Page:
Mercedes believes it could gain an edge over its F1 rivals by using augmented reality.

The world champion team has revealed plans to work with new sponsor Teamviewer to explore what opportunities can be provided with AR technology.

Global software company TeamViewer, which has just become Mercedes’ third biggest sponsor in its $300 million (USD) total portfolio, works with many industry partners in helping provide augmented reality solutions.

Mercedes believes there is scope for AR to help improve the speed of problem solving at grand prix events, help ramp up processes and also reduce expenditure in the cost cap era by it not requiring so many staff to travel to races.

The idea is that the AR systems would allow a direct live contact between personnel working at the track and related staff at factory that would provide a vital link on F1 race weekends.

Asked about the potential benefits by Motorsport.com, Mercedes team boss Toto Wolff said: “Formula 1 is a sport that travels around the globe. And in the same way as we have our race support room, where we have around 30 people that monitor the car, that work in the simulator, and in the wind tunnel to enhance the performance on track, we need to inspect high tech parts, such as the power unit hydraulics components and gearboxes.

“I think having remote access from the factory through the augmented reality possibilities that TeamViewer provide is going to give us an edge.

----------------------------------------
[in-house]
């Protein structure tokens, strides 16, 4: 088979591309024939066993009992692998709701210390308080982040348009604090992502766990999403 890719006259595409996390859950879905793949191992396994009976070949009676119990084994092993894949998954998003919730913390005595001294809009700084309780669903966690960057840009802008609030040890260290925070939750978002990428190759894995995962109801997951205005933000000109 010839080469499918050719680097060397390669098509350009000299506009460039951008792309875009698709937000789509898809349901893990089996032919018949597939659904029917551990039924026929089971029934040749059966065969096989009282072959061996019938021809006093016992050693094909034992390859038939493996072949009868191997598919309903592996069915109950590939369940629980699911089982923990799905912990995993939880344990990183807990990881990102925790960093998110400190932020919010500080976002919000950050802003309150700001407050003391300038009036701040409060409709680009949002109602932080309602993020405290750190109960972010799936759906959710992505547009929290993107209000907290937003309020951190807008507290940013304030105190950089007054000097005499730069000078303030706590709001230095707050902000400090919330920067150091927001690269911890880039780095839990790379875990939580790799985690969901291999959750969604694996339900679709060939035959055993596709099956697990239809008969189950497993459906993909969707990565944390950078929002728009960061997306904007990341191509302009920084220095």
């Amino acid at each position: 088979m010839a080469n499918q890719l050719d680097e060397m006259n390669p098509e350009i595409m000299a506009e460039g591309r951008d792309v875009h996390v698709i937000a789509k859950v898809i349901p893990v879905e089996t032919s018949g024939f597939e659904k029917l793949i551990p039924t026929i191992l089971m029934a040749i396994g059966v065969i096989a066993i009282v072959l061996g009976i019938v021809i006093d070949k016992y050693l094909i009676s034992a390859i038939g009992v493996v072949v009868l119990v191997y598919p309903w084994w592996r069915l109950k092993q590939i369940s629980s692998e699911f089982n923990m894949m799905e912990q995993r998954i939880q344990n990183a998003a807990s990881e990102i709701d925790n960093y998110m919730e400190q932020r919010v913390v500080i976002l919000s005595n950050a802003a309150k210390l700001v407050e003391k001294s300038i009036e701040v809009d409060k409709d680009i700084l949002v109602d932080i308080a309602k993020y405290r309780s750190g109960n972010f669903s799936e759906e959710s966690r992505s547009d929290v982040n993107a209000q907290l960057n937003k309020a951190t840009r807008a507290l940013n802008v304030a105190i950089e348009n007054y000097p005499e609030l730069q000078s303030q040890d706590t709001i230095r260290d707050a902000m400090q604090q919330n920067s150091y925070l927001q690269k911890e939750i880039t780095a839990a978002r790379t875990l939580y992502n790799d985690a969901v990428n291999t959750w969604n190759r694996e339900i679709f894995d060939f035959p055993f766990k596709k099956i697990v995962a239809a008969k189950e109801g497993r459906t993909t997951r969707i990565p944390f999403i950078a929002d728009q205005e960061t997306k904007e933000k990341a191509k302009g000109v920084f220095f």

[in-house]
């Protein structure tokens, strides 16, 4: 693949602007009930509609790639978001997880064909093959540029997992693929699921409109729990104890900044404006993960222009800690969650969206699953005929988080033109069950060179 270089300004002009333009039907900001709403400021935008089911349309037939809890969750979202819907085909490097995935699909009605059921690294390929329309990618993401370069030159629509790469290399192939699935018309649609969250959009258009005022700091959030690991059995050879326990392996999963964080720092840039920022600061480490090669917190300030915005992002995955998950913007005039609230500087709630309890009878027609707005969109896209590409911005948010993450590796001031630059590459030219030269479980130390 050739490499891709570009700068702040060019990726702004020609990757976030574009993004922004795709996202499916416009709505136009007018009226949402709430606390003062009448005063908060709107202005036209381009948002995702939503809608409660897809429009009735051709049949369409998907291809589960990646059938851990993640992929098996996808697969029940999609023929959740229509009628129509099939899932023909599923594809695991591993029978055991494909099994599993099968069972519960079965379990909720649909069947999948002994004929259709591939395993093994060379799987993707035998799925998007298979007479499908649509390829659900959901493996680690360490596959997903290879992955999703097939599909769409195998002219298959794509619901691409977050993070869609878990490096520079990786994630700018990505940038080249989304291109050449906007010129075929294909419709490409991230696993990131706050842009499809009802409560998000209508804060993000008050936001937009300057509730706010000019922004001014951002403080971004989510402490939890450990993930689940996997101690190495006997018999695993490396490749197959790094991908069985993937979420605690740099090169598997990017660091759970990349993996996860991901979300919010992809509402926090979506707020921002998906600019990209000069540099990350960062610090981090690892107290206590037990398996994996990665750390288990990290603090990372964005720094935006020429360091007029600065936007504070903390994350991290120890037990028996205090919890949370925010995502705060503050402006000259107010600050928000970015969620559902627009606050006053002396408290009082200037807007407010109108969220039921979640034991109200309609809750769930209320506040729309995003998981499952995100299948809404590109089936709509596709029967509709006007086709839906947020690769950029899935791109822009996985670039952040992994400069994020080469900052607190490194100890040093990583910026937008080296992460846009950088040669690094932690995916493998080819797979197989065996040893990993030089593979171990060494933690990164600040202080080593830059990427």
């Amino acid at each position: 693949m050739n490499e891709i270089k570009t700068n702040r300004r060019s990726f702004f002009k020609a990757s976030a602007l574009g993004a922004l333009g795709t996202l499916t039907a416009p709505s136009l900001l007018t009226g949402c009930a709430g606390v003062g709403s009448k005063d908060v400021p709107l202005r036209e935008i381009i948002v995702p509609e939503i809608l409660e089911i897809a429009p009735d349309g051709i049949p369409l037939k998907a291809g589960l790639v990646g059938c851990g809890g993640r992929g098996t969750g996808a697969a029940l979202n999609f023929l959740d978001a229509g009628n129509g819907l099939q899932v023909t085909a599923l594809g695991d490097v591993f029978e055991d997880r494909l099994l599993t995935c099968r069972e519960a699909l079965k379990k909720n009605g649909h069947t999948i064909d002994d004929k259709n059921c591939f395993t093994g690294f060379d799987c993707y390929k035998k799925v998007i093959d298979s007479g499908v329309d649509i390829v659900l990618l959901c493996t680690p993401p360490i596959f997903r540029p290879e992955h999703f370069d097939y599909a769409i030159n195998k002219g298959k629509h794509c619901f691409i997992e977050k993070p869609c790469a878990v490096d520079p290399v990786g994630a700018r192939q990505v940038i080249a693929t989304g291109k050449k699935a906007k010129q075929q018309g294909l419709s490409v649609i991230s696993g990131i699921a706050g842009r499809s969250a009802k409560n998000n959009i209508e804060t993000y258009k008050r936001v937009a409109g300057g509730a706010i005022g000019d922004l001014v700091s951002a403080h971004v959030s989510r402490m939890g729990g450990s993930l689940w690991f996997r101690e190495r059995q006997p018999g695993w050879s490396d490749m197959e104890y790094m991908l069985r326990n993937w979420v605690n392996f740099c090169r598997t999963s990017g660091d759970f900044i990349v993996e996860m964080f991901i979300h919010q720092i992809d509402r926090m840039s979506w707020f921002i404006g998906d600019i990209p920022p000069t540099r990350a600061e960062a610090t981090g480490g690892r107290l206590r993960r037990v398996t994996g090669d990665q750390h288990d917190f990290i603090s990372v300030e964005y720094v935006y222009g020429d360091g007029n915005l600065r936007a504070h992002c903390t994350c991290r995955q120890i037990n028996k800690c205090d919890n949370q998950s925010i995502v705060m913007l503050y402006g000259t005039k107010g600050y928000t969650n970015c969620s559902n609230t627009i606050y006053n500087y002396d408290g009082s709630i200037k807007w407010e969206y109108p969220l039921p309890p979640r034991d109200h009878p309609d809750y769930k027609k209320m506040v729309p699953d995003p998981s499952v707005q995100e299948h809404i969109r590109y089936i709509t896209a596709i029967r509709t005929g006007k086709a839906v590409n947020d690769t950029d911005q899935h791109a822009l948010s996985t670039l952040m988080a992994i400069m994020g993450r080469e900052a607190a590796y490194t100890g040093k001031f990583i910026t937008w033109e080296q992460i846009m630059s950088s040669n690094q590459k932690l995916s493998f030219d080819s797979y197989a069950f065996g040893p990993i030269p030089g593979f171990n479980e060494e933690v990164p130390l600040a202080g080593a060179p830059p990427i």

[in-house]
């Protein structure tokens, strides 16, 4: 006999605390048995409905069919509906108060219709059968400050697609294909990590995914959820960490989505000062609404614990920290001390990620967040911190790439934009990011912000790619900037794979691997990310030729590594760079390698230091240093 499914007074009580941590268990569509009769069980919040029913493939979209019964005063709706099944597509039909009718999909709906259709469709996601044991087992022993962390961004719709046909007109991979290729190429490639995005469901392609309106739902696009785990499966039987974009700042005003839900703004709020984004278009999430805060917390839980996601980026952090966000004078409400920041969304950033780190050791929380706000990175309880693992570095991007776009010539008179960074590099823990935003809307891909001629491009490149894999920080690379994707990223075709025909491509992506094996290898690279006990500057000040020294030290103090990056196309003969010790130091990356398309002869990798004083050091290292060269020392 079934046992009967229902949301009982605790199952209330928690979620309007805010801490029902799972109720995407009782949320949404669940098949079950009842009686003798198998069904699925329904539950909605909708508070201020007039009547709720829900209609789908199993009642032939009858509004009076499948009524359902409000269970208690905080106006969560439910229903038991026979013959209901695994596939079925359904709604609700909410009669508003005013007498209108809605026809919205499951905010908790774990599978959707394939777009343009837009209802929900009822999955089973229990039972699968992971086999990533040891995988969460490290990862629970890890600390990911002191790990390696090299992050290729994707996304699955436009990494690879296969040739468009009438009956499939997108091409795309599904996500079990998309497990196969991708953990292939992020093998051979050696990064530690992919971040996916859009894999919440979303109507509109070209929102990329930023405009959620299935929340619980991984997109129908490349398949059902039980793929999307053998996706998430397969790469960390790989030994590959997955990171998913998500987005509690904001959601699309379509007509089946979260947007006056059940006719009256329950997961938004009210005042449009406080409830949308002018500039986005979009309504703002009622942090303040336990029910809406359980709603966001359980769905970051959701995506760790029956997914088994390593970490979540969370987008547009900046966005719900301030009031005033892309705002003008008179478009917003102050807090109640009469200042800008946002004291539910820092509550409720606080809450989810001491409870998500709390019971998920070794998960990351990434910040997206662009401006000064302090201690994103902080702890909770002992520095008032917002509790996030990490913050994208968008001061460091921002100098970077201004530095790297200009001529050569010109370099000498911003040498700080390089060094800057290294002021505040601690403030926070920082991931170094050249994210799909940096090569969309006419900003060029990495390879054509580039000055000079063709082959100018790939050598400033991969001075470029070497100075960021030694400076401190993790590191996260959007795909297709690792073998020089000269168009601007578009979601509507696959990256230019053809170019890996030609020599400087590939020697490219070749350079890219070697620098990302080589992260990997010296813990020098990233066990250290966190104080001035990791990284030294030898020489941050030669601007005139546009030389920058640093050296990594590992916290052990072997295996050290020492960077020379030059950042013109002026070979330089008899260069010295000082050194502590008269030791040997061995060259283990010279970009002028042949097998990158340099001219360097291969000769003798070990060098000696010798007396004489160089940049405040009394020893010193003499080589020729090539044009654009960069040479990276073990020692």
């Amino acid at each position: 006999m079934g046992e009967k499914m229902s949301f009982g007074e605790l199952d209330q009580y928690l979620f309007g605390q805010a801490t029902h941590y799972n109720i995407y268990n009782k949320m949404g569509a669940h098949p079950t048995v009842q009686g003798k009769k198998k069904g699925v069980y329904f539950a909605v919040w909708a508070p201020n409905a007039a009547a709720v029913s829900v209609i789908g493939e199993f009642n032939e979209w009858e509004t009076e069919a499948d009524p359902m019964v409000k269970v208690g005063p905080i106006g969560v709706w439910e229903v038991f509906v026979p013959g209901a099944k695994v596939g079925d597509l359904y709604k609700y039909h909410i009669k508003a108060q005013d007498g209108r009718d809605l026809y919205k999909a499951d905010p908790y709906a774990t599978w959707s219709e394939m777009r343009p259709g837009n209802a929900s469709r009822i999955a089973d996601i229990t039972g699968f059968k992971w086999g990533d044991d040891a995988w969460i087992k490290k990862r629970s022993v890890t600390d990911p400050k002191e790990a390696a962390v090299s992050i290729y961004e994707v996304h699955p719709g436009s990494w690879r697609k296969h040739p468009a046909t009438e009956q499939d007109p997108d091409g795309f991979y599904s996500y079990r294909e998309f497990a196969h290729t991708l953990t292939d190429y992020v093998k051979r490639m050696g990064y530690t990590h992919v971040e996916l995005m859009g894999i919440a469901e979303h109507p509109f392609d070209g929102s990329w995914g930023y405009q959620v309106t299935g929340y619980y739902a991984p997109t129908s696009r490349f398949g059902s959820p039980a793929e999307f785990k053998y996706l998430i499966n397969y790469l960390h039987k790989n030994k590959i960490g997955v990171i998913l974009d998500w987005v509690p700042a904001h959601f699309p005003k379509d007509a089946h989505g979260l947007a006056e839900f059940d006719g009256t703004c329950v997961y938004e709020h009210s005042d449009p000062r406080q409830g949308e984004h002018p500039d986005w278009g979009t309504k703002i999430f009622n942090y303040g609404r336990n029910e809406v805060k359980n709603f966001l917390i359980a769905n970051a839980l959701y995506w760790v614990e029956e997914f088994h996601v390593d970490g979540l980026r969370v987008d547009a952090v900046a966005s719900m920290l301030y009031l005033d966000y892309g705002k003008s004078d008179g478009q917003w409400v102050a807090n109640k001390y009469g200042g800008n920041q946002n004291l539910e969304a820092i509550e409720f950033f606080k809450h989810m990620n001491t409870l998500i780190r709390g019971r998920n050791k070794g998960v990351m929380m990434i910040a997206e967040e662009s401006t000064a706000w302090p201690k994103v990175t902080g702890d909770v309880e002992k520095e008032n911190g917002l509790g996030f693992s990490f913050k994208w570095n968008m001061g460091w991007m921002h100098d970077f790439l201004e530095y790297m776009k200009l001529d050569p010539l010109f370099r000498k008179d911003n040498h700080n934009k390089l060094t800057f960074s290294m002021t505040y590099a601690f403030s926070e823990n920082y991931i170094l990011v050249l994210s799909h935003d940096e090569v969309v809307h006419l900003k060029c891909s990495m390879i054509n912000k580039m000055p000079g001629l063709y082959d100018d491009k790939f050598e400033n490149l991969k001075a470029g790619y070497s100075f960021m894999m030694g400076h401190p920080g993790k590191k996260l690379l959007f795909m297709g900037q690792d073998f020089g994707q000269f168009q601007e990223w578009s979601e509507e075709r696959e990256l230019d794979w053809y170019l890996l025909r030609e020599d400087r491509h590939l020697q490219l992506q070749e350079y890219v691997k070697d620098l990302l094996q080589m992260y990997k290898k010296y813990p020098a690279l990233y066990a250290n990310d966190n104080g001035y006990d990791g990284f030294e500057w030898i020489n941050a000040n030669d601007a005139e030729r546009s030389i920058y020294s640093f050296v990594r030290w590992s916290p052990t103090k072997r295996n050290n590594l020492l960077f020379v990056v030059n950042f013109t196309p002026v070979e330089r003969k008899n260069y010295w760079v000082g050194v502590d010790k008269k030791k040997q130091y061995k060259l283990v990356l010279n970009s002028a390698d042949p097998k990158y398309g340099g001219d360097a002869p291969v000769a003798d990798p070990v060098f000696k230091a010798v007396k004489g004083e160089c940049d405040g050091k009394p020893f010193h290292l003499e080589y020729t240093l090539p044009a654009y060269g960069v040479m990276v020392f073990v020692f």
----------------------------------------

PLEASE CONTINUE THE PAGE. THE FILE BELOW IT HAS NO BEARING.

“The benefits are also that the remote work that we all have experienced in the last 12 months is also helping us to reduce our carbon footprint. We will be able to take less people to the racetrack, because the remote access will allow us to have exactly the same kind of potential in working with our engineers on the track even when they are back at base.”

TeamViewer CEO Oliver Steil said that AR had been a huge help in other industries, so was something that could certainly offer opportunities in F1.

“In manufacturing, logistics, repair, inspection, testing healthcare, we have solutions where the worker wears glasses and gets step by step instructions on those glasses,” he explained.

“When you have a very, very complex inspection of an aircraft engine for example, then you can have somebody on call who is a trained engineer but working in a different location – and they work together to solve a problem.

“We have many different use cases. It is really gaining momentum now across industries in a way, to either help people perform more complex tasks or to upskill existing workforces. Or you can just have higher quality, and a faster understanding, of what has worked and how the parts flow works.

“It's what we're offering many customers around the world, mostly large enterprises that are deploying the solution. I think over the years, there will certainly be an opportunity to discuss this also in the sports arena.”